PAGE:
1. In this case a conditional order has been passed against the petitioners under Section 133, Cr. P.C., to remove an obstruction from the Grand Trunk Road. This order was passed on the 16th May, 1908, and the petitioners were ordered to remove the obstruction or to show cause on the 26th May, 1908. On the 26th May, 1908, they appeared and put in a petition in which, we are told, they both showed cause against the order and also applied to the Magistrate for the appointment of a jury.
2. In our opinion, an application for both these reliefs cannot be made under Section 135, Cr. P.C. That section gives the person, against whom the order is passed, the right to adopt either of these alternatives, either to show cause or else to apply for a jury. If the person proceeded against fails to do either, the consequences prescribed by Section 136 follow. If he adopts the former alternative, the Magistrate is bound to take action under Section 137; and if he adopts the second alternative, then the Magistrate is bound to take action under Section 138. Both Sections 137 and 138 are imperative in their terms. The Magistrate has no discretion in the matter; he is bound to take the action which those sections lay down. If, therefore, the petitioners can both show cause and apply for a jury, it follows that the Magistrate would be bound both to take evidence and deal with the matter under Section 137 and also to appoint a jury under Section 138. This appears to us to be a reductio ad absurdum and the conclusion, we draw, is that a person may adopt either alternative he pleases, but is not entitled to apply for both the reliefs specified in Section 135, Cr. P.C.
3. It appears that although the petitioners applied for both these reliefs, yet in the end they elected to proceed with the application for the appointment of a jury. That application was granted: the action required by Section 138 was taken, and the jury were appointed and directed to return their verdict within three weeks. This period was afterwards extended; but the jury seemed to have been extremely dilatory: and after the Magistrate had given them the ample time of two months, they still failed to submit their report. Therefore, the Magistrate proceeded under Section 141 to make the order absolute.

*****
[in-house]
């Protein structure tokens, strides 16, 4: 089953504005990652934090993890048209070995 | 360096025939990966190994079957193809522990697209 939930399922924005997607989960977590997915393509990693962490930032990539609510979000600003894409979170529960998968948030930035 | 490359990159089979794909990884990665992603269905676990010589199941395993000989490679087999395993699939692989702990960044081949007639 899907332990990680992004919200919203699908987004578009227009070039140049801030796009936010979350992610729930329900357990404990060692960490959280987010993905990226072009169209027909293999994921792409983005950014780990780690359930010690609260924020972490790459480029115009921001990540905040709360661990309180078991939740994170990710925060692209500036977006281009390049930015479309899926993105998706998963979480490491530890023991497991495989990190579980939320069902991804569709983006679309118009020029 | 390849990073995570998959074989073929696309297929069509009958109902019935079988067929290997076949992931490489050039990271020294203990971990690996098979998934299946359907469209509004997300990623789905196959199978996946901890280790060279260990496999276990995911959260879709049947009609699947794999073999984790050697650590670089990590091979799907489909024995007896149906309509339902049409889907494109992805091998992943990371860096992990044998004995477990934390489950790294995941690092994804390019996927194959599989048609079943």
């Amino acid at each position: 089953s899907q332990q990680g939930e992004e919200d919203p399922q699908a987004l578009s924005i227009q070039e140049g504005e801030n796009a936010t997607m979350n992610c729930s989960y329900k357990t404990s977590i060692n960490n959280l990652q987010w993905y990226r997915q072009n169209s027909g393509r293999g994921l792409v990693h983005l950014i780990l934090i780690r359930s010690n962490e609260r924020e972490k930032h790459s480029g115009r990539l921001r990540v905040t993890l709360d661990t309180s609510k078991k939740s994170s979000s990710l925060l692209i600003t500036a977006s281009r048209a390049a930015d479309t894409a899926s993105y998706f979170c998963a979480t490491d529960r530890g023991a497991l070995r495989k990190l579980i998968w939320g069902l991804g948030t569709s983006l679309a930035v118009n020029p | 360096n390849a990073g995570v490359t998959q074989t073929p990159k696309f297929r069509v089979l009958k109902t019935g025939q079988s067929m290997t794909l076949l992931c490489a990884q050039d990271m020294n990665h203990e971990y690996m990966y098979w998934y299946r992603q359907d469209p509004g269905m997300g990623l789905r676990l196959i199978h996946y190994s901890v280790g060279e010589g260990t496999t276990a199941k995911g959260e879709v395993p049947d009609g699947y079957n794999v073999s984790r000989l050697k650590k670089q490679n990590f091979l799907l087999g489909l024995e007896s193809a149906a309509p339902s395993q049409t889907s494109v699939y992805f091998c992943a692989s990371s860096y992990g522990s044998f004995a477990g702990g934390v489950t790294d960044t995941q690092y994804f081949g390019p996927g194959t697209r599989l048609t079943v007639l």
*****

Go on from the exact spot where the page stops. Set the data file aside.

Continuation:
4. The petitioners have now come to this Court and obtained a rule on the Deputy Commissioner of Manbhoom to show cause why the order should not be set aside on the ground that the Magistrate should have taken evidence in the matter as prescribed in Section 137, Cr. P.C.
5. It may be the case that after a jury has failed to perform their duty, through no fault of the person against whom the conditional order has been passed, that person may perhaps be allowed to revert to the other alternative given him by Section 135. In that case the Court may take evidence under Section 137 and dispose of the matter under that section read with Section 141. It is not necessary for us to decide in this case whether such a course would be legal or not because in this case it is perfectly clear that the petitioner never asked the Magistrate to do anything of the kind. He put in no application to have his witnesses examined; he put in no application for adjournment; he did not ask for any assistance from the Court at all; nor did he ask the Court to refrain from, or delay in passing orders under Section 141. This is clear from the record of the case itself, nor is it stated in the application of the petitioner to this Court that he took any action of the nature indicated above.
6. In these circumstances, if the petitioners did not ask the Magistrate to take any further action or to examine further witnesses, we do not see what else could have been done but to dispose of the matter at once. This is what has been done and we do not see how the Magistrate has acted in any way wrongly.
7. The rule is accordingly discharged.